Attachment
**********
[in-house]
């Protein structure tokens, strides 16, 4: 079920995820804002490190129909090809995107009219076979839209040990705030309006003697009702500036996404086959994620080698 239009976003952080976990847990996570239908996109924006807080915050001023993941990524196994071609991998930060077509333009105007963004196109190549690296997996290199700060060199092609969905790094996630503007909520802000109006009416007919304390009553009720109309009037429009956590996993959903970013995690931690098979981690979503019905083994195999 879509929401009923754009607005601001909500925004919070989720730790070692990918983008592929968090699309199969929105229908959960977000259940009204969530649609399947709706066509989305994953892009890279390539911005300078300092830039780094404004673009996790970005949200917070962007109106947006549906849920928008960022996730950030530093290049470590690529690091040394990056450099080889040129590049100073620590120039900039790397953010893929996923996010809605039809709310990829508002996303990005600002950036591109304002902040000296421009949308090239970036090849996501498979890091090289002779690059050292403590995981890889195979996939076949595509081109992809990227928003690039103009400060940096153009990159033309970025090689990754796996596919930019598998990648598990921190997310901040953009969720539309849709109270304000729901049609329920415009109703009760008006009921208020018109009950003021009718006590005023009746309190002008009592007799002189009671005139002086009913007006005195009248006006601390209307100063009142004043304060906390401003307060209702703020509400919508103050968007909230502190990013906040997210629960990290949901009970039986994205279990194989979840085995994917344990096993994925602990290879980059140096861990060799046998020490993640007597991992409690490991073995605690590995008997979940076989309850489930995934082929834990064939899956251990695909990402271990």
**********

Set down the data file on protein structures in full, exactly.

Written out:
[in-house]
């Protein structure tokens, strides 16, 4: 079920995820804002490190129909090809995107009219076979839209040990705030309006003697009702500036996404086959994620080698 239009976003952080976990847990996570239908996109924006807080915050001023993941990524196994071609991998930060077509333009105007963004196109190549690296997996290199700060060199092609969905790094996630503007909520802000109006009416007919304390009553009720109309009037429009956590996993959903970013995690931690098979981690979503019905083994195999 879509929401009923754009607005601001909500925004919070989720730790070692990918983008592929968090699309199969929105229908959960977000259940009204969530649609399947709706066509989305994953892009890279390539911005300078300092830039780094404004673009996790970005949200917070962007109106947006549906849920928008960022996730950030530093290049470590690529690091040394990056450099080889040129590049100073620590120039900039790397953010893929996923996010809605039809709310990829508002996303990005600002950036591109304002902040000296421009949308090239970036090849996501498979890091090289002779690059050292403590995981890889195979996939076949595509081109992809990227928003690039103009400060940096153009990159033309970025090689990754796996596919930019598998990648598990921190997310901040953009969720539309849709109270304000729901049609329920415009109703009760008006009921208020018109009950003021009718006590005023009746309190002008009592007799002189009671005139002086009913007006005195009248006006601390209307100063009142004043304060906390401003307060209702703020509400919508103050968007909230502190990013906040997210629960990290949901009970039986994205279990194989979840085995994917344990096993994925602990290879980059140096861990060799046998020490993640007597991992409690490991073995605690590995008997979940076989309850489930995934082929834990064939899956251990695909990402271990």